3. Align Operations and Maintenance efforts through a Production Plan and Schedule that covers both producing product and maintaining equipment well enough to make product. 

  4. Do all your statutory obligations well with full documentation and excellent procedures and practices. 

  5. Select the best vendors and suppliers and form a long-term partnership/alliance. This will save time, give you access to good prices, let you use their expertise to solve problems and let you focus on your business. 

  6. Proactively build flexibility and redundancy into the plant so you have options to address problems quickly. E.g. install tie-ins in readiness to use mobile plant if the installed item fails. 

  7. Apply Failure Mode and Effects Analysis and Reliability Centred Maintenance on new and old plant and equipment. On new equipment get the vendor to do the FMEA/RCM based on your industry’s historical maintenance problems.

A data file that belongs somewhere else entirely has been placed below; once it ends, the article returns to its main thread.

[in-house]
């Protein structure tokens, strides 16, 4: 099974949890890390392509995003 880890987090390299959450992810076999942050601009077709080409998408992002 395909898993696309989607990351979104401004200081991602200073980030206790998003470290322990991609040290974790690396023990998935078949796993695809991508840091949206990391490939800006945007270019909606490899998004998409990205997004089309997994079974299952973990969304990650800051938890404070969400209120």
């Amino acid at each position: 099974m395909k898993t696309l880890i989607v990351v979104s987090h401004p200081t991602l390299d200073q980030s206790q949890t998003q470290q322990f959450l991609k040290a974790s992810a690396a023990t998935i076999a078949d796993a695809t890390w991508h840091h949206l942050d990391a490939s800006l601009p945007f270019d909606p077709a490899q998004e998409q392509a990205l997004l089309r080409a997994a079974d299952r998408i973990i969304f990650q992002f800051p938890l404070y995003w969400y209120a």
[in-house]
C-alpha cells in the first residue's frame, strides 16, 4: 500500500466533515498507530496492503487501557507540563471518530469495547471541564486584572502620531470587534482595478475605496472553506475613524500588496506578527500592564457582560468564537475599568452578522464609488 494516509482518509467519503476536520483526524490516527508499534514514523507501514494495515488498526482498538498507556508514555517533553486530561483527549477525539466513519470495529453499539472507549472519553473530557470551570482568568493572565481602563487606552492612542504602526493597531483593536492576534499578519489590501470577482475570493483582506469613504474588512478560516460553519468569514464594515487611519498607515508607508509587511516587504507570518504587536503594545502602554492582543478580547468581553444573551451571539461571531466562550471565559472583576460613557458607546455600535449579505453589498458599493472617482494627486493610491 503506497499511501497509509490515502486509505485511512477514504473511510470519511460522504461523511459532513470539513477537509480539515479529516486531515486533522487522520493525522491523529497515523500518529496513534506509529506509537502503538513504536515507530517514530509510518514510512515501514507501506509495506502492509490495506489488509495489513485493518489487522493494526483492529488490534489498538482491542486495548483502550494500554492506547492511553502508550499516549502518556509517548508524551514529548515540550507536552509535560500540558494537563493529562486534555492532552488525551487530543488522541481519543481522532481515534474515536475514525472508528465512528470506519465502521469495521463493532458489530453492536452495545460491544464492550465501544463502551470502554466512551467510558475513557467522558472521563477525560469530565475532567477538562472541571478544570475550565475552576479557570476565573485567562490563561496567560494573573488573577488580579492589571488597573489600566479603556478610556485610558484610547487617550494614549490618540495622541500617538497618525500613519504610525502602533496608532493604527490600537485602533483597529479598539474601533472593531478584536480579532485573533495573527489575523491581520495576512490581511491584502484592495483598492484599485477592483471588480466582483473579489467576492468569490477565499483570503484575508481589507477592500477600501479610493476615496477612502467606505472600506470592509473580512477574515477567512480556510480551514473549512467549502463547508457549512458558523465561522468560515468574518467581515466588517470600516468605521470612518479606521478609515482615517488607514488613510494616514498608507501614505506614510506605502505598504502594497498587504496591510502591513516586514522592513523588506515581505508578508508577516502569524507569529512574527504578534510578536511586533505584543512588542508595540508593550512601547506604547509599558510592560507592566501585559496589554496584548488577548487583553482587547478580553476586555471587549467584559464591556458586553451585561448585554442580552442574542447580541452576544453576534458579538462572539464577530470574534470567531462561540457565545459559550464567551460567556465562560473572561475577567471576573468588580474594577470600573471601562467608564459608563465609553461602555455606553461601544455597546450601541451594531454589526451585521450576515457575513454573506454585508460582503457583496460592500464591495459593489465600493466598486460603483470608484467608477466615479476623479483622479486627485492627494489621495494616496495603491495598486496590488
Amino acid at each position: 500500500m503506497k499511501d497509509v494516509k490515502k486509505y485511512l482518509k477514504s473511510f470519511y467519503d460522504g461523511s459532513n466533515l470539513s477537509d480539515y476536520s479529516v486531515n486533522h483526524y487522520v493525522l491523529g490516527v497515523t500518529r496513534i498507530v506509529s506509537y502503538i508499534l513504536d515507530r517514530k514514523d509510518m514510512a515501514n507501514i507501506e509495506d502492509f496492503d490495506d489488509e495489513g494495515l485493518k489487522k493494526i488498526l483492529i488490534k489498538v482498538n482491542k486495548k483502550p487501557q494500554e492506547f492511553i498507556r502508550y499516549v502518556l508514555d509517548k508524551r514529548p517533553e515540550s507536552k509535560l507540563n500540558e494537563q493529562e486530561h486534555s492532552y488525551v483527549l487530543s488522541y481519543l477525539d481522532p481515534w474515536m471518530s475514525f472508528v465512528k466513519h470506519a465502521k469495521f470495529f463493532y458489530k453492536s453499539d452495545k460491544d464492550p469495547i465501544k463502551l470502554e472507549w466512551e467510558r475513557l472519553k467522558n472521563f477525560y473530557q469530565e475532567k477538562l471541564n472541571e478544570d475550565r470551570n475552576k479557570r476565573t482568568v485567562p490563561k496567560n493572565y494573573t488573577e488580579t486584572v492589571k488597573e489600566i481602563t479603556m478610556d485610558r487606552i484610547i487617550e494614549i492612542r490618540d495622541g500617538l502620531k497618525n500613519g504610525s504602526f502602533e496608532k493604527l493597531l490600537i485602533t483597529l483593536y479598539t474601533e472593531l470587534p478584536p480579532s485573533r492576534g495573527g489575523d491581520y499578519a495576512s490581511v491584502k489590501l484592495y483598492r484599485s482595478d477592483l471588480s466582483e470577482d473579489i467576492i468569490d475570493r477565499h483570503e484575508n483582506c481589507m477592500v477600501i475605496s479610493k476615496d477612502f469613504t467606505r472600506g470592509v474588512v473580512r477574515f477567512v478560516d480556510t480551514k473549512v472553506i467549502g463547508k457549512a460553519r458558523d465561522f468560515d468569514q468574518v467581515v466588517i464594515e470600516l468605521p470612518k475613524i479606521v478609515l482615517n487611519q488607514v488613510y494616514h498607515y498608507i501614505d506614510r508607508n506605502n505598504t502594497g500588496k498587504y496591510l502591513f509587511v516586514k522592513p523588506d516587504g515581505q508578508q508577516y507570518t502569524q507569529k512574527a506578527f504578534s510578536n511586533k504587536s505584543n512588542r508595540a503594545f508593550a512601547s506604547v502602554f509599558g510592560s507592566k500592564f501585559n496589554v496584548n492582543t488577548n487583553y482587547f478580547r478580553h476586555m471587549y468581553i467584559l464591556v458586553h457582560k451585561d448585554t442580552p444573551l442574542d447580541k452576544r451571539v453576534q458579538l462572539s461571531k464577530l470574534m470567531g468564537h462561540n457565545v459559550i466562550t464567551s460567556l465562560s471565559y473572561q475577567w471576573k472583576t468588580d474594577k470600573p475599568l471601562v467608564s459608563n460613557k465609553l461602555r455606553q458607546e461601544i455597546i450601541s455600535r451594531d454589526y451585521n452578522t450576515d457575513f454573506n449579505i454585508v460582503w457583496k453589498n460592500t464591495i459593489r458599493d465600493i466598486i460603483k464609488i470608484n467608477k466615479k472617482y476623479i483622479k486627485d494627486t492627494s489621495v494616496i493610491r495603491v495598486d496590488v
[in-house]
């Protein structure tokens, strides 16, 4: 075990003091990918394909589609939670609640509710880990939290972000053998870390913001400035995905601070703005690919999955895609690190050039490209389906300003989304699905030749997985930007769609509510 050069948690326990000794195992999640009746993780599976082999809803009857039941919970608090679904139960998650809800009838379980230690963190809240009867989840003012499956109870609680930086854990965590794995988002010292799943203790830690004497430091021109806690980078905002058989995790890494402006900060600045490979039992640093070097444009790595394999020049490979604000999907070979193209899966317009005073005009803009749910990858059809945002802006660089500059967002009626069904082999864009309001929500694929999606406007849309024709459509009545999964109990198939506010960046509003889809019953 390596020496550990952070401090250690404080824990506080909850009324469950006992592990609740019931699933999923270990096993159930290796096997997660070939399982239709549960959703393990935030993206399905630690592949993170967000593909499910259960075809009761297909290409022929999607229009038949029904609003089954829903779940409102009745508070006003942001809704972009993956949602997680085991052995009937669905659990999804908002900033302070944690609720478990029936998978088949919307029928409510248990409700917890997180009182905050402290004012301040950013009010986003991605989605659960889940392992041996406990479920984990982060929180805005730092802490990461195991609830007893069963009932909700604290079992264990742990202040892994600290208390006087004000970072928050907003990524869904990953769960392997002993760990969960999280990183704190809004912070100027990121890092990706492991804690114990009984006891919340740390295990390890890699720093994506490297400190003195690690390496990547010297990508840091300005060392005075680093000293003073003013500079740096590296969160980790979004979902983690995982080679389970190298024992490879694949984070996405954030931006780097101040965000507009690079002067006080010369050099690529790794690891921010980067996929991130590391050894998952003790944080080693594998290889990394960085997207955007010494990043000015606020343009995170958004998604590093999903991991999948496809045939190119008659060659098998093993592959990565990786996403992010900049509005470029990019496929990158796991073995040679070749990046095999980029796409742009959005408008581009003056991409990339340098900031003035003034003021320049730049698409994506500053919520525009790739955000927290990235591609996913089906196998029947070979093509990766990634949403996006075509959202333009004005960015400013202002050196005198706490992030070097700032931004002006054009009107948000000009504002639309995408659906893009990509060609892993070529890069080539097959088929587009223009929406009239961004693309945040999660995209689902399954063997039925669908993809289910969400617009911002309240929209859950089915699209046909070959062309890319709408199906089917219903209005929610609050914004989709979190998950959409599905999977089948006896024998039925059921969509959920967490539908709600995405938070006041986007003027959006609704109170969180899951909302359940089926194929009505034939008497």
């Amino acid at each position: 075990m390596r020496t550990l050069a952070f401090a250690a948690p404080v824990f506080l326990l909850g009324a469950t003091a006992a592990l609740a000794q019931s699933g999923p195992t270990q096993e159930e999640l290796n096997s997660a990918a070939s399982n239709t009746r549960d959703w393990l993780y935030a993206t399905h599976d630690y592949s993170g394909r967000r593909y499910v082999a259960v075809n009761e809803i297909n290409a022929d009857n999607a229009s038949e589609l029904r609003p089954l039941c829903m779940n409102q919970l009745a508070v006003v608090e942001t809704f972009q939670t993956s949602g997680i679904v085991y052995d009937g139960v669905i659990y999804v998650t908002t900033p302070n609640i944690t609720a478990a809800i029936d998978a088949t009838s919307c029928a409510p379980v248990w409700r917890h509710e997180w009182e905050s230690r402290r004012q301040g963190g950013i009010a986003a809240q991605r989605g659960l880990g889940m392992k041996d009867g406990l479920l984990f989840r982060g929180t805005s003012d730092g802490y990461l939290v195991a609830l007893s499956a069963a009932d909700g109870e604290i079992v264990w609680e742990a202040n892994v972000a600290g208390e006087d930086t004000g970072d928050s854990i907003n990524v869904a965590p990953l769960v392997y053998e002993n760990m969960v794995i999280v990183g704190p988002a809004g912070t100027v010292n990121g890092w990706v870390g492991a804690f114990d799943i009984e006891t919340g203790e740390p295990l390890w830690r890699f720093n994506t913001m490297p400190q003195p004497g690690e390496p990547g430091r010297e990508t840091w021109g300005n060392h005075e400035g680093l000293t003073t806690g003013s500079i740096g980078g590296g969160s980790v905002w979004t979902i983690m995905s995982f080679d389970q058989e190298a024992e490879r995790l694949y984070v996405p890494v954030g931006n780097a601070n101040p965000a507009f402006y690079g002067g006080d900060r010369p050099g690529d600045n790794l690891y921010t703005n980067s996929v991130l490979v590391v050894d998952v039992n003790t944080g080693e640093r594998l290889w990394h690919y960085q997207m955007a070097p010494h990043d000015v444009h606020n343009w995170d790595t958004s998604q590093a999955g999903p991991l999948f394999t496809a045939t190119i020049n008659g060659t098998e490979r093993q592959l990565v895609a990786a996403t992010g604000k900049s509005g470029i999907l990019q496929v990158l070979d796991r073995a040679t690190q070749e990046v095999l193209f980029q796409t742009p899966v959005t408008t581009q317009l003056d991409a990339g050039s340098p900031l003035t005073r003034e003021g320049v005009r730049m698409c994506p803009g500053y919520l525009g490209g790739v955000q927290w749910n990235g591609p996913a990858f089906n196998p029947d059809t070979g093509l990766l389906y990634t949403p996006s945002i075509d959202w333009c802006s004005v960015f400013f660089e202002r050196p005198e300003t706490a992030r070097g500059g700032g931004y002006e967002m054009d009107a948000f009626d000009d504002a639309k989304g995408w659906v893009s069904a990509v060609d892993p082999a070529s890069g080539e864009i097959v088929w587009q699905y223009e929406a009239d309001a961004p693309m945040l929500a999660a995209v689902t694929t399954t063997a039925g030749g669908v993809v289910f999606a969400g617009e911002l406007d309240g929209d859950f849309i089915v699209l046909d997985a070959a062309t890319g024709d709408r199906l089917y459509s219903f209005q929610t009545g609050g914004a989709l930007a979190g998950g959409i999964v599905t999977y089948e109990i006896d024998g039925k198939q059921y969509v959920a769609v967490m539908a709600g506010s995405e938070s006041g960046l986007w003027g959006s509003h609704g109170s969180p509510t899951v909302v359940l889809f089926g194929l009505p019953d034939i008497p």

8. Select and use equipment that does not breakdown when it fails. Design protection into equipment that stops it breaking if it’s overloaded or run wrongly. Use the grade of material that is not affected by the failure mechanism. 

  9. Buy equipment that can be supported and maintained locally; otherwise you will pay a lot more for parts and be waiting for service 

 

The following section of the report explains each point in greater detail and provides support for the value and worth of doing the activity recommended above.

1. Have a lubrication regime

Have a lubrication regime where everything is lubricated when due and you know the right lubricant in the right condition gets all the way to where it should.

1.1 Lubricant in a machine is like the blood in your body–it goes everywhere. When blood is contaminated the contamination also travels everywhere and eventual your vital organs fail. Lubricant, like blood, needs to be clean and healthy. Once it is contaminated by water, dirt, wear particles or any other contaminate it will eventually cause equipment failure.